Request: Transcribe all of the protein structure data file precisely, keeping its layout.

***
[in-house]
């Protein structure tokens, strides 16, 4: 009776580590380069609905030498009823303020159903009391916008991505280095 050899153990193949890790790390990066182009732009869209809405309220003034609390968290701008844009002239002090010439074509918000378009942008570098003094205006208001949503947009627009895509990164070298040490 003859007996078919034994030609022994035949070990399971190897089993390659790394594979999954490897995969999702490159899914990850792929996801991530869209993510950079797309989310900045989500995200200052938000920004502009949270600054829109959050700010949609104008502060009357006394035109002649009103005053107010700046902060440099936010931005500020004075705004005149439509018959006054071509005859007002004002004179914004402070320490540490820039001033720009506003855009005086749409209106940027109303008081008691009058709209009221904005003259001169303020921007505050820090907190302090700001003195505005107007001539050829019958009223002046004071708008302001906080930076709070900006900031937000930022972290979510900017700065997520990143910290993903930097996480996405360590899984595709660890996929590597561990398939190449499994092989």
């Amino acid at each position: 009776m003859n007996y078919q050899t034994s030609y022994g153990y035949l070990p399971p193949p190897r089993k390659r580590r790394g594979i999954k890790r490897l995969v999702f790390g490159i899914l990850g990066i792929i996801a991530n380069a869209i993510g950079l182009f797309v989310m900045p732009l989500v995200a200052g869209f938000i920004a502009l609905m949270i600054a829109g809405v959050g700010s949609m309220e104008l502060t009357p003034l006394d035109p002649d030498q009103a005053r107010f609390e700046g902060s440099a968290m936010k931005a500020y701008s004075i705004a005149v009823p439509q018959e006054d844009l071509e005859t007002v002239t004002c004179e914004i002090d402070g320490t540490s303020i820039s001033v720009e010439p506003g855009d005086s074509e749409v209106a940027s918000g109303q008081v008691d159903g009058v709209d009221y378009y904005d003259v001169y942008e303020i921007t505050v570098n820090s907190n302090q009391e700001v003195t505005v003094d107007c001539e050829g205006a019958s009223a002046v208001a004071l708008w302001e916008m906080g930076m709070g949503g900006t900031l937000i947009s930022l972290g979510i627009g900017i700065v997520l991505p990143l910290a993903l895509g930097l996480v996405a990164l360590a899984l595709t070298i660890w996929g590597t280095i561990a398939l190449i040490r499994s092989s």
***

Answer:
[in-house]
């Protein structure tokens, strides 16, 4: 009776580590380069609905030498009823303020159903009391916008991505280095 050899153990193949890790790390990066182009732009869209809405309220003034609390968290701008844009002239002090010439074509918000378009942008570098003094205006208001949503947009627009895509990164070298040490 003859007996078919034994030609022994035949070990399971190897089993390659790394594979999954490897995969999702490159899914990850792929996801991530869209993510950079797309989310900045989500995200200052938000920004502009949270600054829109959050700010949609104008502060009357006394035109002649009103005053107010700046902060440099936010931005500020004075705004005149439509018959006054071509005859007002004002004179914004402070320490540490820039001033720009506003855009005086749409209106940027109303008081008691009058709209009221904005003259001169303020921007505050820090907190302090700001003195505005107007001539050829019958009223002046004071708008302001906080930076709070900006900031937000930022972290979510900017700065997520990143910290993903930097996480996405360590899984595709660890996929590597561990398939190449499994092989």
């Amino acid at each position: 009776m003859n007996y078919q050899t034994s030609y022994g153990y035949l070990p399971p193949p190897r089993k390659r580590r790394g594979i999954k890790r490897l995969v999702f790390g490159i899914l990850g990066i792929i996801a991530n380069a869209i993510g950079l182009f797309v989310m900045p732009l989500v995200a200052g869209f938000i920004a502009l609905m949270i600054a829109g809405v959050g700010s949609m309220e104008l502060t009357p003034l006394d035109p002649d030498q009103a005053r107010f609390e700046g902060s440099a968290m936010k931005a500020y701008s004075i705004a005149v009823p439509q018959e006054d844009l071509e005859t007002v002239t004002c004179e914004i002090d402070g320490t540490s303020i820039s001033v720009e010439p506003g855009d005086s074509e749409v209106a940027s918000g109303q008081v008691d159903g009058v709209d009221y378009y904005d003259v001169y942008e303020i921007t505050v570098n820090s907190n302090q009391e700001v003195t505005v003094d107007c001539e050829g205006a019958s009223a002046v208001a004071l708008w302001e916008m906080g930076m709070g949503g900006t900031l937000i947009s930022l972290g979510i627009g900017i700065v997520l991505p990143l910290a993903l895509g930097l996480v996405a990164l360590a899984l595709t070298i660890w996929g590597t280095i561990a398939l190449i040490r499994s092989s």